Medicines, like those anti-viral drugs, are designed to fight a sickness that someone already has. Vaccines are different. They rev up the body’s infection-fighting immune system so that it can later recognize and fight a particular infection. Researchers have been working on Ebola vaccines for many years. Human safety testing of two of those experimental vaccines could begin late next month. That’s what WHO Assistant Director-General Marie-Paule Kieny reported at an August 12 news briefing.
One vaccine comes from Canada’s National Microbiology Laboratory in Winnipeg, Manitoba. That lab announced last week it will make available 800 to 1,000 doses of a vaccine that worked well in monkeys. U.S. government labs and the drug company GlaxoSmithKline are preparing a second vaccine for human safety tests.
The World Health Organization will oversee who gets any test vaccines. There are no plans to use any of them until sometime next year. Doctors, nurses and other clinical staff will be at the front of the line for such shots, says William Schaffner. He’s an infectious-disease doctor at Vanderbilt University in Nashville, Tenn.
Having a vaccine also could encourage health care workers to stay on the job, says Thomas Geisbert. A virologist, he works at the University of Texas Medical Branch at Galveston.
Another group of people slated to get the vaccines early: laboratory workers and those burying bodies. To date, nearly one in every 10 Ebola deaths in West Africa involved such people, Kieny reports.
But a lightly tested vaccine would require warnings. No one knows if a single dose will protect fully, Schaffner says. That means any vaccinated health-care workers will still have to keep their guard up. They will need to continue to don biohazard suits — those full-body “moon suits” — and take other precautions.
Finally, some researchers are working to create a “convalescent serum.” It would be derived from the blood of people who got Ebola and survived. Their blood should carry antibodies against the virus. Work on this treatment, however, is still in its early stages, Bausch notes.
Worst one yet
Two dozen Ebola outbreaks have hit Africa since 1976. The current one has caused far more deaths than any other. And this has surprised some experts. The reason: Health officials have approached this epidemic just as they have those in the past. They have carefully identified infected people and then isolated them. They have traced who the sick people had been in contact with, and watched them for 21 days (the time it takes to know whether the virus has infected someone). Finally, health-care workers wear spacesuit-looking biohazard gear when monitoring most of the sick or when handling dead bodies.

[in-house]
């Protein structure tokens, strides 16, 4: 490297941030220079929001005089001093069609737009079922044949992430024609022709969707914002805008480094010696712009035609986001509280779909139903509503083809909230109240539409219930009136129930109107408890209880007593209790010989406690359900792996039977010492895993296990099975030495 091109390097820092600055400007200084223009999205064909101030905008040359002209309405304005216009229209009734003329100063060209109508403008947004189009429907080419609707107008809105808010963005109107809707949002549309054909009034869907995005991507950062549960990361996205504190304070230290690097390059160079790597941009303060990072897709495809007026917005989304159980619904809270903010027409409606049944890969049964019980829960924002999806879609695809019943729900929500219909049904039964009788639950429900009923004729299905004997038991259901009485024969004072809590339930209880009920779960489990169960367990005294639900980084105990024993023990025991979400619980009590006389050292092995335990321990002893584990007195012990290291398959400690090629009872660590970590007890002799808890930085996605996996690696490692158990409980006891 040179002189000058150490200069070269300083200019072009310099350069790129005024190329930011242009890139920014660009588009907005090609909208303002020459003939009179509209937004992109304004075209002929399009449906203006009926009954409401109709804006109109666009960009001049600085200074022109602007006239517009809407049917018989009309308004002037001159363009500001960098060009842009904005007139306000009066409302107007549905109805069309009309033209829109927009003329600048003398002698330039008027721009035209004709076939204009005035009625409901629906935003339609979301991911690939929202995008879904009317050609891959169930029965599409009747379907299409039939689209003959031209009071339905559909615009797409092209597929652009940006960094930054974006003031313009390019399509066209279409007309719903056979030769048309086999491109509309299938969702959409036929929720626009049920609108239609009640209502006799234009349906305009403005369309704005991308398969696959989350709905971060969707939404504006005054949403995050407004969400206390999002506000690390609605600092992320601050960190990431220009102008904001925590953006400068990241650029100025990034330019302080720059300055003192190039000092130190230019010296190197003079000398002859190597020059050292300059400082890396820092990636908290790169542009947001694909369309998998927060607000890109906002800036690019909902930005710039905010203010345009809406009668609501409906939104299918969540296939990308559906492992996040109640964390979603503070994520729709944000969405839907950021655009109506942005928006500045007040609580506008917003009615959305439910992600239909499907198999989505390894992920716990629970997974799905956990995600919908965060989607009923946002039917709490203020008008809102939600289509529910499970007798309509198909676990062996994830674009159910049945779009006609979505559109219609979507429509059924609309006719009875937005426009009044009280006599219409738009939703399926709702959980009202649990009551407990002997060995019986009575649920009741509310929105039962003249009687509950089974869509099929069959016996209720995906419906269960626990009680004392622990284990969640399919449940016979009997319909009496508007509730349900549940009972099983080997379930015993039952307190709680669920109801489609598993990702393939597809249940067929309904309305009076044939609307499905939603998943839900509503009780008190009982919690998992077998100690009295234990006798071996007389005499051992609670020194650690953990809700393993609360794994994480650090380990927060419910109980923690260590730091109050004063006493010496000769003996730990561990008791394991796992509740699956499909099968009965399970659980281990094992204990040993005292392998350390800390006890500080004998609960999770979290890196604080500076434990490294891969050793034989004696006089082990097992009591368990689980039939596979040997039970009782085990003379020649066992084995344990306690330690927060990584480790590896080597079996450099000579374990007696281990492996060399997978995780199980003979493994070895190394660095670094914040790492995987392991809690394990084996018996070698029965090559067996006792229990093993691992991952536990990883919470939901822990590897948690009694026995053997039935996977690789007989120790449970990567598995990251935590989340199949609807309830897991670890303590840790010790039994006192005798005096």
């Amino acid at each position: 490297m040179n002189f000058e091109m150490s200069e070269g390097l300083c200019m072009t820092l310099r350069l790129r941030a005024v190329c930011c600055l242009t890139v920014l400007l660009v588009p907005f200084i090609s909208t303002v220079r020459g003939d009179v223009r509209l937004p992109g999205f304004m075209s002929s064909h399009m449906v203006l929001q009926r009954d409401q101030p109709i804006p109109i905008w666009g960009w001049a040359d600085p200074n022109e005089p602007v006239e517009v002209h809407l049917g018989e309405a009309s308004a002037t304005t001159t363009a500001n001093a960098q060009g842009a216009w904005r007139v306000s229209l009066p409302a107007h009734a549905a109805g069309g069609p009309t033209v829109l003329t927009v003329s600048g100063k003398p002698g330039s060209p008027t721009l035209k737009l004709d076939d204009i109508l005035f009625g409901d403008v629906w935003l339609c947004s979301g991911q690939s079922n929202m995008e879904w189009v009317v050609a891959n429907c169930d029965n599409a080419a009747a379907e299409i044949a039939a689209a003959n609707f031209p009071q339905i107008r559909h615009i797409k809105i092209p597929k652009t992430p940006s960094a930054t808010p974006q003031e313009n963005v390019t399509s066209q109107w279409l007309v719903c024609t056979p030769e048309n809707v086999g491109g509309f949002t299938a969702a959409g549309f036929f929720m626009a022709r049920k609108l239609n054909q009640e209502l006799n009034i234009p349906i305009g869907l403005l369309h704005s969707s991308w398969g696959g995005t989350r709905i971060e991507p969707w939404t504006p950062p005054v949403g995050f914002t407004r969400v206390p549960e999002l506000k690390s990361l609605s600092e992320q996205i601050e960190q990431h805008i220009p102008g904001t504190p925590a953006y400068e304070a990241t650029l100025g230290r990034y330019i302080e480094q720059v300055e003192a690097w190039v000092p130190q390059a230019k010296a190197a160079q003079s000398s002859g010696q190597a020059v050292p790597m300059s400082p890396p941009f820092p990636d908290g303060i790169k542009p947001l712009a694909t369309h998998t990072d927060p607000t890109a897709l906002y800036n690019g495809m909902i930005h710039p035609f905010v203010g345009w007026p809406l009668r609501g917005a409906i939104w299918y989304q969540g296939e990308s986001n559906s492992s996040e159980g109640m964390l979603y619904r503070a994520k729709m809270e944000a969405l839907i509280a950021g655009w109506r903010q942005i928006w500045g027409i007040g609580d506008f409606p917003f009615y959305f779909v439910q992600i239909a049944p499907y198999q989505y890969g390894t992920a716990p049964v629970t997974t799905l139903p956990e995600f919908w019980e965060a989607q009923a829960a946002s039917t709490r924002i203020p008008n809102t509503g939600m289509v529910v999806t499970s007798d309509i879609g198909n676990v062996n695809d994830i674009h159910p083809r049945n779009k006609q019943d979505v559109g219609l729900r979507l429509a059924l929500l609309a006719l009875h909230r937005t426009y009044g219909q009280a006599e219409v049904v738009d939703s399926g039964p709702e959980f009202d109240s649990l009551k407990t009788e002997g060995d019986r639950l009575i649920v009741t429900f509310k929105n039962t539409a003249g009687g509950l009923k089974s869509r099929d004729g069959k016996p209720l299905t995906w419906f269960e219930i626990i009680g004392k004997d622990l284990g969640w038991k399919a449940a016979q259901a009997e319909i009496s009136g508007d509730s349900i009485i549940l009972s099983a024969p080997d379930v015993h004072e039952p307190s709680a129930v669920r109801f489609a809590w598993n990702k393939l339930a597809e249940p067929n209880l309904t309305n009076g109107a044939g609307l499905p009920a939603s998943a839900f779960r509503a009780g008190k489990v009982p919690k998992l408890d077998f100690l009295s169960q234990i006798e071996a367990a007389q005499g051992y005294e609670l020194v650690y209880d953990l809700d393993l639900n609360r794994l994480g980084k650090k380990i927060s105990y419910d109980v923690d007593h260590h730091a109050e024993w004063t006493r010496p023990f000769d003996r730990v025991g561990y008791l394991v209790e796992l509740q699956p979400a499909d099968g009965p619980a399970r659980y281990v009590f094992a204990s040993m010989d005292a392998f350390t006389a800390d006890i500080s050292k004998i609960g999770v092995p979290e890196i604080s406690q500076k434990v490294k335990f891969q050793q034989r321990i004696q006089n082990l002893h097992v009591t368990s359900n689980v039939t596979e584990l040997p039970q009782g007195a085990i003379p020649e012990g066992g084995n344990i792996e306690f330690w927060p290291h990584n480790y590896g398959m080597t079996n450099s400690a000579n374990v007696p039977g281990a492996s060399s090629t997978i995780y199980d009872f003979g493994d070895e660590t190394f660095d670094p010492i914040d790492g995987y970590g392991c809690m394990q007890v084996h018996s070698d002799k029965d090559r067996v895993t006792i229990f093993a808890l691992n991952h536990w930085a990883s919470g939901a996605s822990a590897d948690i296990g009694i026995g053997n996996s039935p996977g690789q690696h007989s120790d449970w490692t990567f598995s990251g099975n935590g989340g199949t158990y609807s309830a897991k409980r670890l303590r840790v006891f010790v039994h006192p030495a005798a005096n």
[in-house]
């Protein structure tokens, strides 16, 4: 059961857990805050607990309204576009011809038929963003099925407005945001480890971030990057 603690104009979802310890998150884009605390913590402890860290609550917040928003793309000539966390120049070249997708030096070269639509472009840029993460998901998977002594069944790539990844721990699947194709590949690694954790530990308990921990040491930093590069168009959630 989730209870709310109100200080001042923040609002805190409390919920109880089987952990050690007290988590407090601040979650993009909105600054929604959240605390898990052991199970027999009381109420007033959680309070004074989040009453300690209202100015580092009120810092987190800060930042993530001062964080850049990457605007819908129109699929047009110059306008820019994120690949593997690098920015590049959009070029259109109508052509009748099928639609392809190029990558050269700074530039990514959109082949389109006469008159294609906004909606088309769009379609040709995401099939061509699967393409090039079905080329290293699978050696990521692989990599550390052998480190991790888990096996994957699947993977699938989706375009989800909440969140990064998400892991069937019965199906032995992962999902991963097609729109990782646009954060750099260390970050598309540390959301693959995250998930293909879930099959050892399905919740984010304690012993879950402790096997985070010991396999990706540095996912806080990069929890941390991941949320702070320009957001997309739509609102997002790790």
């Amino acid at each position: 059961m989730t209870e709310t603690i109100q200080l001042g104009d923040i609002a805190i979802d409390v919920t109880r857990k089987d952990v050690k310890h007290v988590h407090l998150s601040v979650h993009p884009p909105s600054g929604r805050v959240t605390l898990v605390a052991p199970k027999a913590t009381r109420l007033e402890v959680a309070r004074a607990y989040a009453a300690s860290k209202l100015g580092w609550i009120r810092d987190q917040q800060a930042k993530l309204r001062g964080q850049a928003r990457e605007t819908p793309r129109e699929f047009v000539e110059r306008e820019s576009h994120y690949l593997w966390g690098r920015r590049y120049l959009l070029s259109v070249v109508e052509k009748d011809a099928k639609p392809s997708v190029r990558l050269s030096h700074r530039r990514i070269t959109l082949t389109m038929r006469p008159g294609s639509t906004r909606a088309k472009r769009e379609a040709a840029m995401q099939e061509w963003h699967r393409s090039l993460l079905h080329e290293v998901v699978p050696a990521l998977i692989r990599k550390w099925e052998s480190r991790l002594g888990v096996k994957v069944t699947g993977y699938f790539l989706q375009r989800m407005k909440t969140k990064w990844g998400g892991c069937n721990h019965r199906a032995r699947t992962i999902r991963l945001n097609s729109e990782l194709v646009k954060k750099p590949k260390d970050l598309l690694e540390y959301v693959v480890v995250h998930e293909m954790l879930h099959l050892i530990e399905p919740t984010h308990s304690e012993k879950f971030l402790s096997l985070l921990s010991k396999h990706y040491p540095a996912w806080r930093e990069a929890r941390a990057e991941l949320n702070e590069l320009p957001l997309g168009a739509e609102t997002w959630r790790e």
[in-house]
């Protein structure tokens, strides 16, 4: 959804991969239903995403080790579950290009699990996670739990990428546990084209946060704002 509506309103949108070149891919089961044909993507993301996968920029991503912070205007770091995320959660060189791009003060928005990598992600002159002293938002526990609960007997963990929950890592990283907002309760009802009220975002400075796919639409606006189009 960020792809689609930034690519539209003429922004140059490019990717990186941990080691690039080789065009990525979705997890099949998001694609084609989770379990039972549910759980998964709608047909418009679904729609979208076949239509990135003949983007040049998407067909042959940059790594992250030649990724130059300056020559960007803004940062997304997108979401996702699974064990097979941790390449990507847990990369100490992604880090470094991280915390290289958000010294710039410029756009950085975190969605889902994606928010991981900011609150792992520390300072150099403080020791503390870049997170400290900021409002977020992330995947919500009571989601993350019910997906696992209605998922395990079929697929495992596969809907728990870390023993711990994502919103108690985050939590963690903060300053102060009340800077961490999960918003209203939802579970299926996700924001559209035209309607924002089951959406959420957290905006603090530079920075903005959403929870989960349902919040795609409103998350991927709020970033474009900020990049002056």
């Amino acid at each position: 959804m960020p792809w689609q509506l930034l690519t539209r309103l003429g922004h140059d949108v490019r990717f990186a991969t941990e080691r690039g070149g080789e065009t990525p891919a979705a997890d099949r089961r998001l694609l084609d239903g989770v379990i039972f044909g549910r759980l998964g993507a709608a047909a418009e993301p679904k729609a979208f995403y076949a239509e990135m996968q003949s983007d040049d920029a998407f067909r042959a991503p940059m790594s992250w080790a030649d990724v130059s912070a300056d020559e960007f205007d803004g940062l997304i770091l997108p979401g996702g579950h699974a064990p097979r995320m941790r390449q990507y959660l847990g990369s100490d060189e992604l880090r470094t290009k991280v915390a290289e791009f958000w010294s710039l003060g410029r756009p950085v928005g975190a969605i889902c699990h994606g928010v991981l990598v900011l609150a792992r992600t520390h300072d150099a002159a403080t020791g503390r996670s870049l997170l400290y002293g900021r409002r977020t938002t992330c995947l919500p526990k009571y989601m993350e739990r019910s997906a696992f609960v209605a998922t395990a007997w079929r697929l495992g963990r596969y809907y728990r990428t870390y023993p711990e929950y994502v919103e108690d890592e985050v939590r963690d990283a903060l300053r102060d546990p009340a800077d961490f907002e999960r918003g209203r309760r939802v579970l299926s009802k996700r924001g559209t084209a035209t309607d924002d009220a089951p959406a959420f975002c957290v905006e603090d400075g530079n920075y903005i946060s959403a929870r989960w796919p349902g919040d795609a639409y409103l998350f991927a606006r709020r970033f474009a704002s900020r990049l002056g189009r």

So what went wrong?
“Resources were spread pretty thin early on,” says Geisbert. So keeping track of everyone an Ebola victim has recently contacted has not been possible in West Africa.
Episodes of lawlessness have made matters worse. Last weekend, for instance, looters stormed a Liberian hospital. They left with mattresses and other infected supplies. Now, these people and anyone who contacts those materials risk becoming Ebola’s next victims.
antibody Any of a large number of proteins that the body produces as part of its immune response. Antibodies neutralize, tag or destroy viruses, bacteria and other foreign substances in the blood.
biohazard An infectious agent or toxic material that can cause disease. It may be present as an isolated collection of germs or as tainted blood, urine or other materials.
Centers for Disease Control and Prevention, or CDC An agency of the U.S. Department of Health and Human Services, CDC is charged with protecting public health and safety by working to control and prevent disease, injury and disabilities. It does this by investigating disease outbreaks, tracking exposures by Americans to infections and toxic chemicals, and regularly surveying diet and other habits among a representative cross-section of all Americans.
convalescence The recovery period after a sickness or injury.
Ebola A family of viruses that cause a deadly disease in people. Most cases occur in Africa and Asia. Its symptoms include headaches, fever, muscle pain and extensive bleeding. The infection spreads from person to person (or animal to some person) through contact with infected body fluids.
epidemic A widespread outbreak of an infectious disease that sickens many people in a community at the same time.
hemorrhage (adjective is hemorrhagic) Related to major or uncontrolled bleeding, often internally.
infection A disease that can spread from one organism to another.
microbiology The study of microorganisms, principally bacteria, fungi and viruses. Scientists who study microbes and the infections they can cause or ways that they can interact with their environment are known as microbiologists.
RNA interference A technique used to identify the chemical blueprint of gene, or to reduce the activity of a targeted gene.
vaccine A biological mixture that resembles a disease-causing agent. It is given to help the body create immunity to a particular disease. The injections used to administer most vaccines are known as vaccinations.
virus Tiny infectious particles consisting of RNA or DNA surrounded by protein. Viruses can reproduce only by injecting their genetic material into the cells of living creatures. Although scientists frequently refer to viruses as live or dead, in fact no virus is truly alive. It doesn’t eat like animals do, or make its own food the way plants do. It must hijack the cellular machinery of a living cell in order to survive.
World Health Organization An agency of the United Nations, established in 1948, to promote health and to control communicable diseases. It is based in Geneva, Switzerland. The United Nations relies on the WHO for providing international leadership on global health matters. This organization also helps shape the research agenda for health issues and sets standards for pollutants and other things that could pose a risk to health. WHO also regularly reviews data to set policies for maintaining health and a healthy environment.